From a strictly monetary standpoint, the costs of domestic violence include the costs of medical care, lost wages and productivity, law enforcement, incarceration, probation, treatment programs, plus the costs incurred by schools that must deal with children’s related psychological and behavioral problems. From a “human” standpoint, victims of domestic violence suffer lasting and often permanent physical and psychological damage. For example, a child’s exposure to the father abusing the mother is the strongest factor for transmitting violent behavior from one generation to another, thus compounding the trauma and resulting costs. Also, battered women are 15 times more likely to be at risk for alcoholism than non-battered women, and 9 times more likely to be at risk for drug abuse, thus complicating an already expensive societal problem.

 Recidivism rates are extremely high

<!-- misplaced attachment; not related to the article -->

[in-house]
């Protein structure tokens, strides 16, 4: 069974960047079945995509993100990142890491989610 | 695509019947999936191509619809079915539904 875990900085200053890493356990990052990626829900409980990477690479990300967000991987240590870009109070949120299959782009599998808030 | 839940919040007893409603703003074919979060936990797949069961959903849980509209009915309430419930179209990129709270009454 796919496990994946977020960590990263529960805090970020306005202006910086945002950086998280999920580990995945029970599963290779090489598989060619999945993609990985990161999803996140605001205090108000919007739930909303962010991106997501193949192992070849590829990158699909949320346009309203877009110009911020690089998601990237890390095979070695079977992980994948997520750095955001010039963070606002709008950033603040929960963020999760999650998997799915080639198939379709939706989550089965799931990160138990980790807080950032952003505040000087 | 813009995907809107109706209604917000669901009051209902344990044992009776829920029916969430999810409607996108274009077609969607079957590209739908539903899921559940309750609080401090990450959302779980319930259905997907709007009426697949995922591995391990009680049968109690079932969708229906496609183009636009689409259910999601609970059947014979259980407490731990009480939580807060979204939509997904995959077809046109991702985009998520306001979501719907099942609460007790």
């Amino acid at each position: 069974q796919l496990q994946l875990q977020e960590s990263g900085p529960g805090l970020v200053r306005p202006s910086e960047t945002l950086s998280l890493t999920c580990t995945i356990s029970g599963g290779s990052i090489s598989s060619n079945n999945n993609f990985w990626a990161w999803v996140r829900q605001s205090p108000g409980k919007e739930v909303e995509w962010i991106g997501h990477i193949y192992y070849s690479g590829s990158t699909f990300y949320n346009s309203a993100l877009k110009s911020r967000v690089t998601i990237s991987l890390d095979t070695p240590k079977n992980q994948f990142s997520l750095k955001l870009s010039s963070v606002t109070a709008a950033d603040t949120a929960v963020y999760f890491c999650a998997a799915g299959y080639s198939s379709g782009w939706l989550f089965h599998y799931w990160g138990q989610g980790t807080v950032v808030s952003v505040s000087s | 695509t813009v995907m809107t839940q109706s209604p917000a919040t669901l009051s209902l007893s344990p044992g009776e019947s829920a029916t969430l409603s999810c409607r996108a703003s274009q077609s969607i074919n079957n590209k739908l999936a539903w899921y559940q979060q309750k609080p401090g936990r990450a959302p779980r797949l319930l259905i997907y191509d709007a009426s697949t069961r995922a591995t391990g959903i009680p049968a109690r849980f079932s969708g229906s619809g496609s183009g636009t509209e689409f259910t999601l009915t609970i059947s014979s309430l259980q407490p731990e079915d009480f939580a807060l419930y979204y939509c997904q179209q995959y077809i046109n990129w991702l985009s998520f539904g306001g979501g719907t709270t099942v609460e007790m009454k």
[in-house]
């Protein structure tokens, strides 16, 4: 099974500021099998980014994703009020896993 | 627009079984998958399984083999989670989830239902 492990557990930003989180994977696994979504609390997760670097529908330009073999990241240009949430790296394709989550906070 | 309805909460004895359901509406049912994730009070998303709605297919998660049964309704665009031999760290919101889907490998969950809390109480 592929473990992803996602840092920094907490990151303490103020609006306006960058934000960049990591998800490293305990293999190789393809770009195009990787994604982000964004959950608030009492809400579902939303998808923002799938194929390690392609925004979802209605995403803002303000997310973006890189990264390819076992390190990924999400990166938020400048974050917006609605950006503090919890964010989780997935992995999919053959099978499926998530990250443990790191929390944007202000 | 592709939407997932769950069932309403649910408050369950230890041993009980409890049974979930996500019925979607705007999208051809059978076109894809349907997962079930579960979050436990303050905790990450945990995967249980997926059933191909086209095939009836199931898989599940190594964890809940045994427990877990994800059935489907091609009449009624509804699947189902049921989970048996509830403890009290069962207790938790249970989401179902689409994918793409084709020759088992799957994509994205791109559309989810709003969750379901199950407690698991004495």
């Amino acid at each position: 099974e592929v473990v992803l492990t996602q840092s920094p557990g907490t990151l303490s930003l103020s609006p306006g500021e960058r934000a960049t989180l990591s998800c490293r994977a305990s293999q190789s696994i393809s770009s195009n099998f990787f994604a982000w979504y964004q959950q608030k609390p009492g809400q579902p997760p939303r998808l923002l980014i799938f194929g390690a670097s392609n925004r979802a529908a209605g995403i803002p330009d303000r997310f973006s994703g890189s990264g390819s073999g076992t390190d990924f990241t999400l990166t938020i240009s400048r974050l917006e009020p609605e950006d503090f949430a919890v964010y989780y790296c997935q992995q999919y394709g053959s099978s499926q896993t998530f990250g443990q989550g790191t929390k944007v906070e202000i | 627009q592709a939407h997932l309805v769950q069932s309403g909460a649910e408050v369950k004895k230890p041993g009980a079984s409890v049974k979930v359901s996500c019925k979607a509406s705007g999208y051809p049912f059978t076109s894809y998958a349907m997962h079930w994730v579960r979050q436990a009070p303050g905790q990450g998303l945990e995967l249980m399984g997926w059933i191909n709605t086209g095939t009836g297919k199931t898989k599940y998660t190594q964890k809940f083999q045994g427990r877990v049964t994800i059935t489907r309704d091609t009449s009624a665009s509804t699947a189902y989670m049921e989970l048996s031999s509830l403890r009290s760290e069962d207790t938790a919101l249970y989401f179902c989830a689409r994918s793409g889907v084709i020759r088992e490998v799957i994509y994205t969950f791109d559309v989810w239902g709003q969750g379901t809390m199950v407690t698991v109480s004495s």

Currently there are few treatment methods that have been shown to significantly reduce the recurrence of domestic violence. Typically, the rate of re-offense by perpetrators of domestic violence is 30 to 40%, irrespective of the type of intervention used, including incarceration, counseling, and long-term anger management programs. The widely utilized and highly touted programs known as Batterers’ Intervention Programs (BIPs) initiated in many states since the early 1990’s as a condition of probation have proven to be no exception to the generally pessimistic prognosis for behavior change. In BIPs, offenders convicted of a domestic violence offense are required to attend a weekly group BIP for a minimum of 52 weeks. Effectiveness of these programs has been questionable, at best.